More Than Just a Diet? The Cambridge Plan Sees Its Faithful Through Thick and Thin
Magnified, yes; church, no. The 500 souls assembled at the Arizona Biltmore Hotel in Phoenix were not apostles of a new religion, but celebrants of the Cambridge Diet, the controversial low-calorie program presided over by the Feather family of Monterey, Calif. Every time a new weight-loss scheme breezes by, Americans are bound to catch cult, and this cult has already reached feverish proportions.
Named after the university where it was devised, the diet was the brainchild of Alan Howard—a Ph.D., not a medic—who labored for eight years to invent a low-calorie food for the chronically obese. In 1979 Californian Jack Feather, then a health and exercise equipment entrepreneur, read about Howard's work in a medical journal. No dummy, Feather saw a world of profit in the soluble powder mixture of carbohydrates, protein, fat and the daily requirements of vitamins and minerals. As a result, two million Cambridge matriculants are shorn, not just of excess baggage, but of perhaps a billion bucks a year.
That's shorn, not fleeced. Testifies devotee Jim Seitz, 43, of Santa Ana, Calif.: "Both my wife and I were exceptionally overweight. I was 248 lbs. and now I'm 213." Adds his wife, Moree, 34, "I was 172 lbs., a size 18 dress and 22 pants. I'm 128 now, size 7, and I will never be fat again." Maybe, maybe not. But, what with all the fervid testifying, there's no doubt that the Cambridge Diet works. The trouble is it may be hazardous to your health.
Experts point out that the inventor tested his diet powder on only a small sample—"several hundred people," he says—before Jack Feather negotiated an exclusive license to sell the product. Thus, though dieters say they feel energized by the stuff, the long-term effects remain unknown. "The problem with this diet," says Dr. Mark Saginor, assistant professor of medicine at UCLA, "is that there are so few warnings of impending problems. If someone doesn't know that he or she is a diabetic or has a heart problem or may be pregnant when starting the diet, it would be a very serious matter. Basically, there are no warnings. It's like a stroke."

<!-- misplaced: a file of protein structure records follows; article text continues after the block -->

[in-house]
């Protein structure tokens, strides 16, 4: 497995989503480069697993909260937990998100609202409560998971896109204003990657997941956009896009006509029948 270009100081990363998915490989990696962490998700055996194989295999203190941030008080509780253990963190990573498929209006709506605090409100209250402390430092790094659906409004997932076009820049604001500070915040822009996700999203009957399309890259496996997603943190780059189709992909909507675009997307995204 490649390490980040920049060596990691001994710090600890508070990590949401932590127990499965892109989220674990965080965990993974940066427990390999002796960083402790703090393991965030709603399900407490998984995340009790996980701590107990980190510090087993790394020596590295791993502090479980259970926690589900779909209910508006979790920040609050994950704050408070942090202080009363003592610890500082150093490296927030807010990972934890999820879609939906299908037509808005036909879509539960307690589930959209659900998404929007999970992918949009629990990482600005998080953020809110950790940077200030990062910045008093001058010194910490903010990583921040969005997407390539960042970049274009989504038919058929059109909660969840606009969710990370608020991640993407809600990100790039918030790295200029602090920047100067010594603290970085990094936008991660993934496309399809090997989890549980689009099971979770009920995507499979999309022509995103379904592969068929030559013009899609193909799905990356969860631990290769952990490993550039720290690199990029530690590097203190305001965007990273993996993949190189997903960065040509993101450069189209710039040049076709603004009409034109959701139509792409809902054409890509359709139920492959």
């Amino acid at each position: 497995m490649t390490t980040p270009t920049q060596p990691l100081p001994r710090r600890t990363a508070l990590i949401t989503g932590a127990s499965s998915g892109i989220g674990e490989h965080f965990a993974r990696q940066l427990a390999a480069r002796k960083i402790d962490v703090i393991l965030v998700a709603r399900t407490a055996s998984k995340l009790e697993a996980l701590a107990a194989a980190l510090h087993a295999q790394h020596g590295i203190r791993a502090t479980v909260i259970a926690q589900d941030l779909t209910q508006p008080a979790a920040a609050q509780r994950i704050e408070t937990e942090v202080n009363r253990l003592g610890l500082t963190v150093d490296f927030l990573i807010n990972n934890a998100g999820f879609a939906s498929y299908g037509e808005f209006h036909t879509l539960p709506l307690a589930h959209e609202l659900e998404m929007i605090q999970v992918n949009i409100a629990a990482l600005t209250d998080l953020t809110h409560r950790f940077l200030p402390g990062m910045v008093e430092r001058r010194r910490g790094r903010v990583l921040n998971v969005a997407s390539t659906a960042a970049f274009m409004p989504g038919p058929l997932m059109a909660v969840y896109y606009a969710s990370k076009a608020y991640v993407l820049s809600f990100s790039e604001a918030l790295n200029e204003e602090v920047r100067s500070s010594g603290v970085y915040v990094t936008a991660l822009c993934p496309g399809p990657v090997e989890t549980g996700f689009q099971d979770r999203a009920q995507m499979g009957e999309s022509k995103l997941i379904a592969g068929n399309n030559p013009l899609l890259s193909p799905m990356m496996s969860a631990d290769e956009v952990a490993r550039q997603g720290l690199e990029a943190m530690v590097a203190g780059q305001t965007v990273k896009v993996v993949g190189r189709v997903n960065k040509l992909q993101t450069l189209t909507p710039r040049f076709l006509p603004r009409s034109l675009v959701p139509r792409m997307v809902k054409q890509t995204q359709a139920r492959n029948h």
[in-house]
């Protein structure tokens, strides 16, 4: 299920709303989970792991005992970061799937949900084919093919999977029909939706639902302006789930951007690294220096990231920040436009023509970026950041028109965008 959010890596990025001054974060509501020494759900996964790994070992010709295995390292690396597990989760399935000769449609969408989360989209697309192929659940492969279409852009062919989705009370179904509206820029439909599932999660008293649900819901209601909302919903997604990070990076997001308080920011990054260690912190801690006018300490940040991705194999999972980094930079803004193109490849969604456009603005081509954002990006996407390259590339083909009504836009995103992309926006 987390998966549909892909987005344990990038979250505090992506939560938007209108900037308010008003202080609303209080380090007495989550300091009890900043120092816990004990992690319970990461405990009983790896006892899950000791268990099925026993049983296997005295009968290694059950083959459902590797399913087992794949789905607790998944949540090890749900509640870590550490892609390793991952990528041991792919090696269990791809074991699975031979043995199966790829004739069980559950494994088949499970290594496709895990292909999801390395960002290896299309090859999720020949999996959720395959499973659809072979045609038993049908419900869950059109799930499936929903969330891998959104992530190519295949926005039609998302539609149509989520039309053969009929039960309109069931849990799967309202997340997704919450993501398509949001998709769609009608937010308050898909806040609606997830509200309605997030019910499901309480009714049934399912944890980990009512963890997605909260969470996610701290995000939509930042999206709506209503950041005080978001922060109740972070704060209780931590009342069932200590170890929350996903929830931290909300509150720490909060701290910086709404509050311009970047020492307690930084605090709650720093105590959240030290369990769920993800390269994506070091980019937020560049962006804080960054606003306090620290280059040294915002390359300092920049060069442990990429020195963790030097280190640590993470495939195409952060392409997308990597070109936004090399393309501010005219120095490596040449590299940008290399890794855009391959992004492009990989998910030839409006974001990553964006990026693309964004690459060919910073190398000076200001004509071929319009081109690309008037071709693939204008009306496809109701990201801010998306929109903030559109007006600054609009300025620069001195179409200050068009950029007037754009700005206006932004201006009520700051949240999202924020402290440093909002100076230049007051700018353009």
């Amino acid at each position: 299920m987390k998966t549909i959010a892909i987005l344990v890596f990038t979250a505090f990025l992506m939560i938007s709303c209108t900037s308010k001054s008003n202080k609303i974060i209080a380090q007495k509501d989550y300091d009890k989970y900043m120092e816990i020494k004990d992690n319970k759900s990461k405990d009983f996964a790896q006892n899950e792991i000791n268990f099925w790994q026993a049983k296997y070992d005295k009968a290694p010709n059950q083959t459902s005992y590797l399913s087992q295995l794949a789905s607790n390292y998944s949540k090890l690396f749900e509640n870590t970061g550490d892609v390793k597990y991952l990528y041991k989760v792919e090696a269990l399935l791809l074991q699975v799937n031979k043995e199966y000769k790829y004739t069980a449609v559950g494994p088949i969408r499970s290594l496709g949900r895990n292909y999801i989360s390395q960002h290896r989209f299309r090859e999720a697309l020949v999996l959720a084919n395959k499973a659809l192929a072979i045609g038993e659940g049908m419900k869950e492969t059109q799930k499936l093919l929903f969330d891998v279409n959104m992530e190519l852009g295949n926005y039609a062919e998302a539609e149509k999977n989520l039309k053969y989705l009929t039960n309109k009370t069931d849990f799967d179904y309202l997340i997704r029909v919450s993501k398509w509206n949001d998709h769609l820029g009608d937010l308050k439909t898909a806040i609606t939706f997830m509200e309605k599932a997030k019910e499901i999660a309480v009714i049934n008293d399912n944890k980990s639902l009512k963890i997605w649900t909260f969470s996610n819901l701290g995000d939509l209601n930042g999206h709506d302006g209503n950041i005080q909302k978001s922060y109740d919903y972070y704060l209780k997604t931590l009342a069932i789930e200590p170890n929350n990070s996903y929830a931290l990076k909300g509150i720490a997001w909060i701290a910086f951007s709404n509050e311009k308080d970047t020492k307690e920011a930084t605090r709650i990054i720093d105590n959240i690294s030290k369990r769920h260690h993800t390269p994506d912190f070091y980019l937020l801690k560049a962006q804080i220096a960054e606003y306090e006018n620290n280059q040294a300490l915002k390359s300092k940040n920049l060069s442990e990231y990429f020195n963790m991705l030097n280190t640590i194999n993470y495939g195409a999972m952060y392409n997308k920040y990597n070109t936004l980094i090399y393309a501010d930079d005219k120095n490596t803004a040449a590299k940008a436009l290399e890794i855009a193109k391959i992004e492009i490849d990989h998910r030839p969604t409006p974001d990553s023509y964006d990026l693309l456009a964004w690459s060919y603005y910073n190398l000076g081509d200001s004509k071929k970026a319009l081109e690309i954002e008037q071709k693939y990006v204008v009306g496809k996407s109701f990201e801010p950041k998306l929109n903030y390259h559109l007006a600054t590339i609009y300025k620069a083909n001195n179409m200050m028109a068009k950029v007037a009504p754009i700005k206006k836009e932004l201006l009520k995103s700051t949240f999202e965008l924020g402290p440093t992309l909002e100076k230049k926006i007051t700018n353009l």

Says Dr. Leslie Dornfeld, co-director of the respected Risk Factor Obesity Clinic at UCLA Medical Center: "My objections to the diet are very clear. A modified fast for the chronically obese patient is a very successful thing under medical supervision. But if you have cosmetic obesity [20 or so pounds of extra weight], and you go on an ultra-low calorie diet without medical supervision, you are potentially nailing yourself to a cross."
Essentially, what the experts object to is the evangelical fervor of the Cambridge Diet, which is espoused by what the Feathers call "counselors." Veterans of the diet, counselors act as cheerleaders for sometimes highly emotional and seriously dependent rookies. Although they advise medical supervision, the counselors in effect take the place of doctors, substituting boosterism for medical expertise. The counselors—177,000 of them—speak a kind of "doubletalk," according to Dr. Dornfeld: "They say in their own 'scientific' literature, 'Don't do the diet for more than four weeks.' Then they show you people who lost 96 or 150 lbs. They're encouraging huge weight losses [over extended periods of time], instead of condemning them." Indeed, the counselors' enthusiasm just may owe something to the fact that they make about $6 on every $20 can of shrinking powder their clients purchase. Jim Seitz confirms that for some boosters the spiritual monthly gross on the job can run up to $15,000.
"Obviously, it would be hard to be more successful than we are now," says Jack Feather's son, Vaughn, the 33-year-old president of Cambridge International. He is unembarrassed by the family windfall, which can be hauled to the bank in any one of three jets, two Rolls-Royces and two Mercedeses. He and his fellow Feathers are scarcely ruffled by all the criticism, and see no clash between fortune and salvation. "The Cambridge Diet is not just a diet," the folks down Monterey way say over and over again. "The philosophy," says Jack's wife, Eileen, the high priestess of the movement, "grew from the family health salons," a chain of several dozen Western establishments that was sold in 1970. And the salons grew out of Jack's bout with polio in 1951—out of his prickly determination to regain use of the left side of his body. "Cynics will always exist," shrugs Eileen. "But they can't stop progress and good from being done."